There’s been a sea change in the way the public feels about Hillary Clinton since her run for president in 2008. Back then we had respect for Clinton and knew she is competent and trustworthy, but we didn’t deem her worthy of the same giddy excitement as her then-competitor President Obama.
Now, six years later, we are gaga for her. We LO-OVE Hillary. The Daily Beast has a story about Hillary super-fans, women who cover their cars or bodies with her face or spend their days tracking her every move on their blogs. They might be more expressive than others, but the nearly $6 million already raised by the “Ready for Hillary” Super PAC suggests they are not alone.
Writer David Freelander points out that Hillary-fever isn’t because of any bold policy program put forth by the potential candidate, but rather her personal story as a hard worker and, perhaps more importantly, a survivor. One fan called her Rocky Balboa. “She gets knocked down and gets right back up again, she keeps going and going. She taught me that if someone tells you you can’t do something, you get right up and prove that you can.”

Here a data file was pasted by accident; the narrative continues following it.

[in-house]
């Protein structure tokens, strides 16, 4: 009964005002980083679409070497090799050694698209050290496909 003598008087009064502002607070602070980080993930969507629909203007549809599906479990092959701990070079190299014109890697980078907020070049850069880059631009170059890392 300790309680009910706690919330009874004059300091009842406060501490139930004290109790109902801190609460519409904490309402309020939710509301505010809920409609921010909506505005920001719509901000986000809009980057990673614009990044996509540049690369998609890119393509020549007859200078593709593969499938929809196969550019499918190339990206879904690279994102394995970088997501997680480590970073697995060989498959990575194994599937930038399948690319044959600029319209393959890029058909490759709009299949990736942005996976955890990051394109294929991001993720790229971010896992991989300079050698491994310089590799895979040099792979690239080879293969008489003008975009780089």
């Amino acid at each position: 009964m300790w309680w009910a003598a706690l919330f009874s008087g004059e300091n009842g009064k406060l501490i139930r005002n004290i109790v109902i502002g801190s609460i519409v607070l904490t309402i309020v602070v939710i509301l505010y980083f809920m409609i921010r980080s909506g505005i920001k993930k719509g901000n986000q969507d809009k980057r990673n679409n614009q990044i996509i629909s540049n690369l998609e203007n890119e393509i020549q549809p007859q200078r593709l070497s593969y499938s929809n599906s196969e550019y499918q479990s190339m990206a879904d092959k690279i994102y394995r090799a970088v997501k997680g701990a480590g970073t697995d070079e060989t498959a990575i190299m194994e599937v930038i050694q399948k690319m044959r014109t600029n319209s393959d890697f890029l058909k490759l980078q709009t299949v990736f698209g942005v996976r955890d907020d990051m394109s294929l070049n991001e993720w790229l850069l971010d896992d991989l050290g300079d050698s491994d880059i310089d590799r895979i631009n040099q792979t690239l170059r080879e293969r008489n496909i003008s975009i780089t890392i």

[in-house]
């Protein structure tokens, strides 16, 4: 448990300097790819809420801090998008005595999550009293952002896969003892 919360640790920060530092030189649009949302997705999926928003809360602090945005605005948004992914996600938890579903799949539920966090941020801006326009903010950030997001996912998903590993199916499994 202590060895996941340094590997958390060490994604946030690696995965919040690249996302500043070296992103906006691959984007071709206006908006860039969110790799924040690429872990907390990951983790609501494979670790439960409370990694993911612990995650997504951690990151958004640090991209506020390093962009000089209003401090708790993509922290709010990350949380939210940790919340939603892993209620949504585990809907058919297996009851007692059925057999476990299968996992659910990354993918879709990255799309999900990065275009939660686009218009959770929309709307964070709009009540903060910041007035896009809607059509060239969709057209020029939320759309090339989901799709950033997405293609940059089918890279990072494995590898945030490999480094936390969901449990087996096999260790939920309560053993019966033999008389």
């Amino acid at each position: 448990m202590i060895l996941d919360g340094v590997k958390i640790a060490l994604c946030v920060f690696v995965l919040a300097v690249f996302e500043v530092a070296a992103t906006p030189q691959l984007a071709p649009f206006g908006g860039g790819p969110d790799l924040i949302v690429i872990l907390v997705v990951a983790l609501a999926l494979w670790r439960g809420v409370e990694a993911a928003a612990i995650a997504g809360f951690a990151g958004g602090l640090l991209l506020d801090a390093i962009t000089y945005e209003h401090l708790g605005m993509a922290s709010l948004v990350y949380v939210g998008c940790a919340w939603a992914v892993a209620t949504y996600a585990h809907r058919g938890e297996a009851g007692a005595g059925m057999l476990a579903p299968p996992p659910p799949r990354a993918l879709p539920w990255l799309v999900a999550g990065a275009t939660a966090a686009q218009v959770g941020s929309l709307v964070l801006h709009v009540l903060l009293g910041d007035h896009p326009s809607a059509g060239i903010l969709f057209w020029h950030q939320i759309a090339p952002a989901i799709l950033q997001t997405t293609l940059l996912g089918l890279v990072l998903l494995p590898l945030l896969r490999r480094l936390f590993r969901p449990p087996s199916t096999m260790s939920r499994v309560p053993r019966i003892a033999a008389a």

So why the sudden widespread change of heart about Clinton?
The survivor narrative is a strong one, but it isn’t exactly new. Clinton has been through a lot for a long time, and in public too. But the difference between 2008 and now is that she is that didn’t just survive, she triumphed. She is no longer seen as a wonky walking pant suit, but a globe-trotting, glamour sunglasses-wearing, Lady Gaga dancing, bad ass.
Her story gives hope to women everywhere that we have another chapter to look forward to, the one that comes after the period during which we stepped aside for our husbands’ careers, and that chapter is our chance to shine. Basically, President Hillary means that women’s hard work can pay off too.
Also, a “Madam President” would be a much-needed literal and symbolic victory for women across the country who are fed up with the stalled gender revolution in the States. Even if history tells us that female heads-of-states don’t always lead to more women-friendly policies, we would at least be given reason to hope. And hope, as our current President Barack Obama showed us, can go a long way. Well at least during an election.
Elissa Strauss has written for the Forward over a number of years. She is a regular contributor to CNN, whose work has been published in a number of publications including The New York Times, Glamour, ELLE, and Longreads.
Why Women Are Gaga for Hillary